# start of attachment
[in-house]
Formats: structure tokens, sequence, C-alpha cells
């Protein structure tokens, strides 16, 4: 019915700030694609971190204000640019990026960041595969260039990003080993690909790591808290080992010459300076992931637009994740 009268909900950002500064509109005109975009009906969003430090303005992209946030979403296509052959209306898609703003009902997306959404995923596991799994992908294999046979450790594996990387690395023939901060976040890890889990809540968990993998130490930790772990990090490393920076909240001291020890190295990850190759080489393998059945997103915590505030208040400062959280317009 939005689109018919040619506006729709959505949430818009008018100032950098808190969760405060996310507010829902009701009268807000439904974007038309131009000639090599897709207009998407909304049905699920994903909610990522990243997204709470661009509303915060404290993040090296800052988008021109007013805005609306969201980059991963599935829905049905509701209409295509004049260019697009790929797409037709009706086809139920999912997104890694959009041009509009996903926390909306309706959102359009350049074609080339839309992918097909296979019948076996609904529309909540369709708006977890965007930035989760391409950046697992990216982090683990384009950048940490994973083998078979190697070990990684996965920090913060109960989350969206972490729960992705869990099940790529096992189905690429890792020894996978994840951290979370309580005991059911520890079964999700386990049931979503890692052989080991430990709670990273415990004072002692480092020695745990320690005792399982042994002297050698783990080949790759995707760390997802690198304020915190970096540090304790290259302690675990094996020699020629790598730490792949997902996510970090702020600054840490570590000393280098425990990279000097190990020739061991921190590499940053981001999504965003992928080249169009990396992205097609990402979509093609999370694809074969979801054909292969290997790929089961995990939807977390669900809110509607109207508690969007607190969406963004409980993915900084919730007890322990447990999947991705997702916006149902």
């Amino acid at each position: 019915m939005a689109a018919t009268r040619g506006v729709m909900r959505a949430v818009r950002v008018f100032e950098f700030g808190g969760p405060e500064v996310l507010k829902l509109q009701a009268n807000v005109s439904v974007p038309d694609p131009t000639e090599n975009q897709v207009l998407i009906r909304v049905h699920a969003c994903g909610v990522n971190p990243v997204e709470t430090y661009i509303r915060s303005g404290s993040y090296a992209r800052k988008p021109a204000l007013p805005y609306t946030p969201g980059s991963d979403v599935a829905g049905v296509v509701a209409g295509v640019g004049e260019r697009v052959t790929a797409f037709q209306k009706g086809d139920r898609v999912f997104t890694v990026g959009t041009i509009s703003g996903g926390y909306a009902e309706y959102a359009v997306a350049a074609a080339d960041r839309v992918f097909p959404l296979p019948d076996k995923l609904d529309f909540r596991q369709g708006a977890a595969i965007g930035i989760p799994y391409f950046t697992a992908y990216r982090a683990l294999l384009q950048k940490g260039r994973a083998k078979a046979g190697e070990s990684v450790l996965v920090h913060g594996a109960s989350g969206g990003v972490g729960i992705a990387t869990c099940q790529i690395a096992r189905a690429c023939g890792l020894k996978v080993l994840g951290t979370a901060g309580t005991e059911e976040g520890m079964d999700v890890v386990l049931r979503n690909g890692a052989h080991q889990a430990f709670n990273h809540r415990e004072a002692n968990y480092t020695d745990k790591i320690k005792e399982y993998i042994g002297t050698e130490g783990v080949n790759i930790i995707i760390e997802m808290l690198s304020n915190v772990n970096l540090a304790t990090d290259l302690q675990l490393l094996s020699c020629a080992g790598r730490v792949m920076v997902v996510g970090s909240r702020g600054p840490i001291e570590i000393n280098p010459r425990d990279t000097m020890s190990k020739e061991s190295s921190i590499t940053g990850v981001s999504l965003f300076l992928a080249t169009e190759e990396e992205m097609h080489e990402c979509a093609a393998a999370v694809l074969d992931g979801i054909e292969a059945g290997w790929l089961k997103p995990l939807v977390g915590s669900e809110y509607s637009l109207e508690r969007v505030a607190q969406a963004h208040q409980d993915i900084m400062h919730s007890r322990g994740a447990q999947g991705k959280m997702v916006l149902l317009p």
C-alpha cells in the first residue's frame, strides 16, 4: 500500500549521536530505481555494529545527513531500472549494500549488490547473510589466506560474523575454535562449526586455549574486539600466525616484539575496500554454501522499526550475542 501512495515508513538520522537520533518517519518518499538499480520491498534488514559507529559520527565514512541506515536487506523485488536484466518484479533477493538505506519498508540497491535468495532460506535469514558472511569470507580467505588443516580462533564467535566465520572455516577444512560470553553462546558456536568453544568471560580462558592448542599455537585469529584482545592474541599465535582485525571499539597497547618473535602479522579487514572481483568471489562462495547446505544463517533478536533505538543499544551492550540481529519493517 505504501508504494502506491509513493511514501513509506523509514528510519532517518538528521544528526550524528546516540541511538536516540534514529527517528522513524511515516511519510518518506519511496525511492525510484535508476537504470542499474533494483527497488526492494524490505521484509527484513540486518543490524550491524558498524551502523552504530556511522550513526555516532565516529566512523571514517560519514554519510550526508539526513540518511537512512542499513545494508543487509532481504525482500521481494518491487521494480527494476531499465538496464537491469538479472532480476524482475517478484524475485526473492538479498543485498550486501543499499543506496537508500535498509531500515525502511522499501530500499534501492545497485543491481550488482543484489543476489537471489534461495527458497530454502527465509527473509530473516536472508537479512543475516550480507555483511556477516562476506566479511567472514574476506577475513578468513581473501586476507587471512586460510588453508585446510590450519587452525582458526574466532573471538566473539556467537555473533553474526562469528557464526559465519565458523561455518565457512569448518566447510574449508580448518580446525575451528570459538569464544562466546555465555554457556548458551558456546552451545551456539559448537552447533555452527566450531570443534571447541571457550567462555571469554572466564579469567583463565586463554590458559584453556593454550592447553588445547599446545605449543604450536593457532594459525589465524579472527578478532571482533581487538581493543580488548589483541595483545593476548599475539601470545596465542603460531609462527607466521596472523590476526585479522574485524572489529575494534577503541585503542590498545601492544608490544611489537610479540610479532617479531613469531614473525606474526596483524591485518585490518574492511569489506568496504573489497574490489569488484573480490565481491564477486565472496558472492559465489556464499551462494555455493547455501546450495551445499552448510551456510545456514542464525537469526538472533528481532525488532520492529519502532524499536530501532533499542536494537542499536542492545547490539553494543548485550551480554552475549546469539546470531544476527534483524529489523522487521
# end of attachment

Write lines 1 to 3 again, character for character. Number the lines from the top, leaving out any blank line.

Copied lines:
[in-house]
Formats: structure tokens, sequence, C-alpha cells
């Protein structure tokens, strides 16, 4: 019915700030694609971190204000640019990026960041595969260039990003080993690909790591808290080992010459300076992931637009994740 009268909900950002500064509109005109975009009906969003430090303005992209946030979403296509052959209306898609703003009902997306959404995923596991799994992908294999046979450790594996990387690395023939901060976040890890889990809540968990993998130490930790772990990090490393920076909240001291020890190295990850190759080489393998059945997103915590505030208040400062959280317009 939005689109018919040619506006729709959505949430818009008018100032950098808190969760405060996310507010829902009701009268807000439904974007038309131009000639090599897709207009998407909304049905699920994903909610990522990243997204709470661009509303915060404290993040090296800052988008021109007013805005609306969201980059991963599935829905049905509701209409295509004049260019697009790929797409037709009706086809139920999912997104890694959009041009509009996903926390909306309706959102359009350049074609080339839309992918097909296979019948076996609904529309909540369709708006977890965007930035989760391409950046697992990216982090683990384009950048940490994973083998078979190697070990990684996965920090913060109960989350969206972490729960992705869990099940790529096992189905690429890792020894996978994840951290979370309580005991059911520890079964999700386990049931979503890692052989080991430990709670990273415990004072002692480092020695745990320690005792399982042994002297050698783990080949790759995707760390997802690198304020915190970096540090304790290259302690675990094996020699020629790598730490792949997902996510970090702020600054840490570590000393280098425990990279000097190990020739061991921190590499940053981001999504965003992928080249169009990396992205097609990402979509093609999370694809074969979801054909292969290997790929089961995990939807977390669900809110509607109207508690969007607190969406963004409980993915900084919730007890322990447990999947991705997702916006149902």